Listening for the Silence of God

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If you’ve lived in Alaska awhile, you may remember when the German film “Into Great Silence” came to Anchorage and was shown at the Bear Tooth Theatre Pub.

The film was shot at the head monastery of the reclusive Carthusian Order in France, and was a portrayal of the monks’ lives amid their home’s beautiful natural setting. The monks live in almost complete silence, the better to be open to the voice of God, and so the viewer watched a 169-minute film with almost no dialogue.

The theater was packed with local Catholics. Made in 2005, the film was screened before smart phones had become ubiquitous. So, we all sat in the darkness — and yes, silence — without the interruption of glowing phone screens, lost in our own thoughts or prayers.

This spring, during Lent, I viewed Martin Scorsese’s film “Silence,” and it was more than just that word in the title that led me to remember those monks. “Silence” also carries a profoundly religious theme. And it’s also long, something about which critics and friends have complained but which I did not find troubling.

The theme of silence differs in the two films. The monks’ silence was something which the contemplatives used to shut out all noise blocking them from God. In “Silence,” two Jesuits travel to 17th century Japan to find an older Jesuit (Liam Neeson) whom they suspect has become an apostate by renouncing his faith. In the film, the main character, Father Rodrigues (Andrew Garfield), encounters the silence of God — the lonely, terrifying time when God seems absent. Think perhaps of the “dark night of the soul,” or of Saint Teresa of Kolkata, who spent years in a spiritual desert.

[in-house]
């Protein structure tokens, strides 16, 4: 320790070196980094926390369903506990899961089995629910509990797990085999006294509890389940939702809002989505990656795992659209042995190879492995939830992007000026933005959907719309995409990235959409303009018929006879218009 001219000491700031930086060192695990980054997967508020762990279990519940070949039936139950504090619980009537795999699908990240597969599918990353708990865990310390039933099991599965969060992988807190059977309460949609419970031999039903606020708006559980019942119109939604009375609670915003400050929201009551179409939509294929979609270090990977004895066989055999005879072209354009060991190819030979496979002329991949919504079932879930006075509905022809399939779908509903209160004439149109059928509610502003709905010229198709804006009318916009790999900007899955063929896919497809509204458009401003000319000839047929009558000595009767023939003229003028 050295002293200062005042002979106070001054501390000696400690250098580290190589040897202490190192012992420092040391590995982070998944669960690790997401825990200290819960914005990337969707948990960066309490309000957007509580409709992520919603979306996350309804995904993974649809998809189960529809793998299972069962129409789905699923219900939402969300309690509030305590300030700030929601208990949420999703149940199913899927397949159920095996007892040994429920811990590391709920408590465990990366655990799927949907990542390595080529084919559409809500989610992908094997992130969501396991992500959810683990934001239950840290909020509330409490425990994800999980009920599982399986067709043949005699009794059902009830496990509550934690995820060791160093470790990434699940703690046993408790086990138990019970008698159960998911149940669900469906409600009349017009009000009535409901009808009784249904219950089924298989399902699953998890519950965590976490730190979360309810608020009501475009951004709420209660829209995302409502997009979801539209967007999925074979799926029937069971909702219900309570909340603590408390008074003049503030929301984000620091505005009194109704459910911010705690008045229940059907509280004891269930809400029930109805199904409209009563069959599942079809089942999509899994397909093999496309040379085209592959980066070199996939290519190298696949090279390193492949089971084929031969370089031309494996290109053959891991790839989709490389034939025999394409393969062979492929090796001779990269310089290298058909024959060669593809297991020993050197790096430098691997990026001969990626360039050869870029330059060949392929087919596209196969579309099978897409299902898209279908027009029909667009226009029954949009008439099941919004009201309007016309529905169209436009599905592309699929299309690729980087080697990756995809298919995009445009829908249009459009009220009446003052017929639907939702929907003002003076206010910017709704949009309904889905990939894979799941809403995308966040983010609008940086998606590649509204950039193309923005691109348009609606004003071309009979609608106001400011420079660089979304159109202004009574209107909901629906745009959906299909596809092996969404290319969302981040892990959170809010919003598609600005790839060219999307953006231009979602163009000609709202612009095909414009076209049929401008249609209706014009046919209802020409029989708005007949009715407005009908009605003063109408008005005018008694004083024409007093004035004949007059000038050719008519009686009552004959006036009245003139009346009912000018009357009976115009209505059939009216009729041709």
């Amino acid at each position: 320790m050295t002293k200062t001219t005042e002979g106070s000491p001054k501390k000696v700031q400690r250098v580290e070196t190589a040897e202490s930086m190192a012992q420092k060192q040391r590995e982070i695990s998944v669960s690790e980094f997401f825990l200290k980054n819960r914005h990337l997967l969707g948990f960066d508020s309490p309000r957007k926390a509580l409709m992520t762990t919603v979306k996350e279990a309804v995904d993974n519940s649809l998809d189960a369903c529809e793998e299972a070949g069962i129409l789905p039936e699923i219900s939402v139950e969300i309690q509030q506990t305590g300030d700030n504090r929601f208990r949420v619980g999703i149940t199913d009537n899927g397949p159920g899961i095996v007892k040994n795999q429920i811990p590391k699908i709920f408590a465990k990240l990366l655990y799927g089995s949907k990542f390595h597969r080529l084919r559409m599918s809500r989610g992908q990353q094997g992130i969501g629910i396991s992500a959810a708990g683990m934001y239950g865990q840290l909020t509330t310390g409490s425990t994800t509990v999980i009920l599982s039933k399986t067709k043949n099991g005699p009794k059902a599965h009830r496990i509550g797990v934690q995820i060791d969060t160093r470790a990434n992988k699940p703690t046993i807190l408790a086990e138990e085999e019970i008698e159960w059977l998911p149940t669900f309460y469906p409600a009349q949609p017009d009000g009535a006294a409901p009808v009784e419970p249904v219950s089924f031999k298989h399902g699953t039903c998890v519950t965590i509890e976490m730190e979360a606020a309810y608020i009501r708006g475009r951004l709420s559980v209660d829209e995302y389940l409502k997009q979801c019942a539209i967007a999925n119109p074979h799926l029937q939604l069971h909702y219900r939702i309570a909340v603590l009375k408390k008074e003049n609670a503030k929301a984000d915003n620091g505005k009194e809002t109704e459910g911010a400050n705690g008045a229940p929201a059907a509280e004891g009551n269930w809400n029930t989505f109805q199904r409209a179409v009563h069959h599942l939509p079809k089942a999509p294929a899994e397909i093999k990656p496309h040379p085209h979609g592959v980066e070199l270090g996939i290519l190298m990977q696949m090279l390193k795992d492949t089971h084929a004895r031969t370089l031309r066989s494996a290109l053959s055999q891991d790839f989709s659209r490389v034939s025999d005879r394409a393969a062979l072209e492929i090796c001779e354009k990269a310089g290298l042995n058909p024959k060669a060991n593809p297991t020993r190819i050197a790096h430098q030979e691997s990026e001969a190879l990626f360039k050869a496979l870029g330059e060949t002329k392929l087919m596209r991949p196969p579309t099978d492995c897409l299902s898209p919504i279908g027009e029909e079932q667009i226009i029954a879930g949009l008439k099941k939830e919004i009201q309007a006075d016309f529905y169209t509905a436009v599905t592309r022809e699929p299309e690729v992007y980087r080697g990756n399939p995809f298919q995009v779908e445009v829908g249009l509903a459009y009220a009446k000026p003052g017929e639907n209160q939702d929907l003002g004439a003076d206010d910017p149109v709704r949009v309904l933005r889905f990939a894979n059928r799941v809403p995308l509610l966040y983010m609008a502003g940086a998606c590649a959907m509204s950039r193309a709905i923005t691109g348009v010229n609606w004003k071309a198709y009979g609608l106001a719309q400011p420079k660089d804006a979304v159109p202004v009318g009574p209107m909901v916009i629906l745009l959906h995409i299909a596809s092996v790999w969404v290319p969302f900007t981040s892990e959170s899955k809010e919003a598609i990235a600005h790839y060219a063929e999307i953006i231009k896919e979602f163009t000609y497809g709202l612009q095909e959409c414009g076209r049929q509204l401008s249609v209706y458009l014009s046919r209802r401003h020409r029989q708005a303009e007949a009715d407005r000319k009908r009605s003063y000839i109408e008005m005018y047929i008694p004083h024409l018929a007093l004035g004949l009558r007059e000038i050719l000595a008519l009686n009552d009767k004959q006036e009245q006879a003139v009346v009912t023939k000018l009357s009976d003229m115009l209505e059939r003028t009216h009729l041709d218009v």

Then think of that happening in a time of extreme duress and physical challenge.

The two Jesuits encounter horrible persecution of Christians under the Tokugawa Shogunate of 17th century Japan. The film reveals all conceivable kinds of torture. But before I condemned the Japanese for this excess, I remembered Europe’s Inquisition, and the way Catholics and Protestants in Europe killed each other. Barbarism in the name of religion apparently transcends nationality.

“Silence” had a limited showing where I live. It didn’t garner Academy Award attention, perhaps because of its faith focus and the startling and profound questions it asks about faith. If you missed it in theaters, try to see it. I would also suggest, after you’ve seen it, reading Jesuit Father James Martin’s January comments about the film online at America magazine.

The movie makes you think about early missionary work and the meaning of “conversion,” especially cross-culturally. It has powerful scenes of Ignatian prayer, and a character named Kichijiro who repeatedly renounces his Christianity and then repeatedly wants to confess his cowardice. Father Martin said some critics saw him as comedy relief; I saw my own frailty in his behavior, and also an echo of Saint Peter’s renunciation of Christ. If you listened carefully, you heard a rooster crow.

But a major theme of the movie is the discernment that Rodrigues goes through in making an excruciating and controversial “Sophie’s Choice” type of decision.

Father Martin was a consultant to this film, and led the star, Garfield, through the Spiritual Exercises of St. Ignatius during filming. In an interview in America, (January 17, 2017) Garfield talks about “how easy it was to fall in love with Jesus” in the exercises, how the film became secondary to the exercises themselves.

For a film star, that’s a fairly profound revelation, enough to make me want to see “Silence.”

The writer is formerly from Anchorage. She now lives in Omaha, Neb.


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